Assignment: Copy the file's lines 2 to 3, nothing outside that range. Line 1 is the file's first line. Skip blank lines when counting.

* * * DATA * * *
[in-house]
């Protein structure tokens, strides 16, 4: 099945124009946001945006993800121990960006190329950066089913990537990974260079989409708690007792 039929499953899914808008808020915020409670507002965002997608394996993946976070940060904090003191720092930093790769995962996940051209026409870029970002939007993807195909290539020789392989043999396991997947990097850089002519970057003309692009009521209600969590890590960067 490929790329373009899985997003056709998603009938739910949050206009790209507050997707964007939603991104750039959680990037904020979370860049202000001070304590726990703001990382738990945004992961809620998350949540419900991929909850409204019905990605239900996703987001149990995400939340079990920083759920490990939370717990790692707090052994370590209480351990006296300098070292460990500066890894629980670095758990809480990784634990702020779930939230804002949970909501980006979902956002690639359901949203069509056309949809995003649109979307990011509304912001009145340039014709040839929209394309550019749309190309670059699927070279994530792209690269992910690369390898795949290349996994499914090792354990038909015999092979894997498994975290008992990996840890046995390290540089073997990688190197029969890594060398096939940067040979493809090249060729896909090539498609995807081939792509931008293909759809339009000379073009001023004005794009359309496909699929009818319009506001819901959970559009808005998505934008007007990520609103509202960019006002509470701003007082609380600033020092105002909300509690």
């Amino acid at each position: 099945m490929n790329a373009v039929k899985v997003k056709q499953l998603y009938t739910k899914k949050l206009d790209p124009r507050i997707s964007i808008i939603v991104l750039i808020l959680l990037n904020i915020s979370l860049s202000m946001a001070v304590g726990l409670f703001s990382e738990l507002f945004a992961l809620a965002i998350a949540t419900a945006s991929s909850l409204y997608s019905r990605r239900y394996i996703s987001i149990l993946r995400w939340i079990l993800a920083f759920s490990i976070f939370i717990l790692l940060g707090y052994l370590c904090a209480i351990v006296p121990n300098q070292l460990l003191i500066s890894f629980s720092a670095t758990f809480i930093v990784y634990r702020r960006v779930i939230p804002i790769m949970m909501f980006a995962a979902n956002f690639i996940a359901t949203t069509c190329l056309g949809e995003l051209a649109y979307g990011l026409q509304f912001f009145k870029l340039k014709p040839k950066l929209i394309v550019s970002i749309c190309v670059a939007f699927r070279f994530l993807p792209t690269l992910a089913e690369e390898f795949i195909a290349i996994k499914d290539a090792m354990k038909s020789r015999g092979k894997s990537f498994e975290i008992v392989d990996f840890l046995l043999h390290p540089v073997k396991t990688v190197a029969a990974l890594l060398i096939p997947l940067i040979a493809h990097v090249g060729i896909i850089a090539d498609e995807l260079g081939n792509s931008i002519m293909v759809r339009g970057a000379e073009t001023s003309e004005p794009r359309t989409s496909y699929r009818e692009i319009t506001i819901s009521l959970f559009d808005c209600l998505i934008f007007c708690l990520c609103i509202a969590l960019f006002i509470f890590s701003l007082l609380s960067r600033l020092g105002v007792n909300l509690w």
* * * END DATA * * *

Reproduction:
């Protein structure tokens, strides 16, 4: 099945124009946001945006993800121990960006190329950066089913990537990974260079989409708690007792 039929499953899914808008808020915020409670507002965002997608394996993946976070940060904090003191720092930093790769995962996940051209026409870029970002939007993807195909290539020789392989043999396991997947990097850089002519970057003309692009009521209600969590890590960067 490929790329373009899985997003056709998603009938739910949050206009790209507050997707964007939603991104750039959680990037904020979370860049202000001070304590726990703001990382738990945004992961809620998350949540419900991929909850409204019905990605239900996703987001149990995400939340079990920083759920490990939370717990790692707090052994370590209480351990006296300098070292460990500066890894629980670095758990809480990784634990702020779930939230804002949970909501980006979902956002690639359901949203069509056309949809995003649109979307990011509304912001009145340039014709040839929209394309550019749309190309670059699927070279994530792209690269992910690369390898795949290349996994499914090792354990038909015999092979894997498994975290008992990996840890046995390290540089073997990688190197029969890594060398096939940067040979493809090249060729896909090539498609995807081939792509931008293909759809339009000379073009001023004005794009359309496909699929009818319009506001819901959970559009808005998505934008007007990520609103509202960019006002509470701003007082609380600033020092105002909300509690």
């Amino acid at each position: 099945m490929n790329a373009v039929k899985v997003k056709q499953l998603y009938t739910k899914k949050l206009d790209p124009r507050i997707s964007i808008i939603v991104l750039i808020l959680l990037n904020i915020s979370l860049s202000m946001a001070v304590g726990l409670f703001s990382e738990l507002f945004a992961l809620a965002i998350a949540t419900a945006s991929s909850l409204y997608s019905r990605r239900y394996i996703s987001i149990l993946r995400w939340i079990l993800a920083f759920s490990i976070f939370i717990l790692l940060g707090y052994l370590c904090a209480i351990v006296p121990n300098q070292l460990l003191i500066s890894f629980s720092a670095t758990f809480i930093v990784y634990r702020r960006v779930i939230p804002i790769m949970m909501f980006a995962a979902n956002f690639i996940a359901t949203t069509c190329l056309g949809e995003l051209a649109y979307g990011l026409q509304f912001f009145k870029l340039k014709p040839k950066l929209i394309v550019s970002i749309c190309v670059a939007f699927r070279f994530l993807p792209t690269l992910a089913e690369e390898f795949i195909a290349i996994k499914d290539a090792m354990k038909s020789r015999g092979k894997s990537f498994e975290i008992v392989d990996f840890l046995l043999h390290p540089v073997k396991t990688v190197a029969a990974l890594l060398i096939p997947l940067i040979a493809h990097v090249g060729i896909i850089a090539d498609e995807l260079g081939n792509s931008i002519m293909v759809r339009g970057a000379e073009t001023s003309e004005p794009r359309t989409s496909y699929r009818e692009i319009t506001i819901s009521l959970f559009d808005c209600l998505i934008f007007c708690l990520c609103i509202a969590l960019f006002i509470f890590s701003l007082l609380s960067r600033l020092g105002v007792n909300l509690w």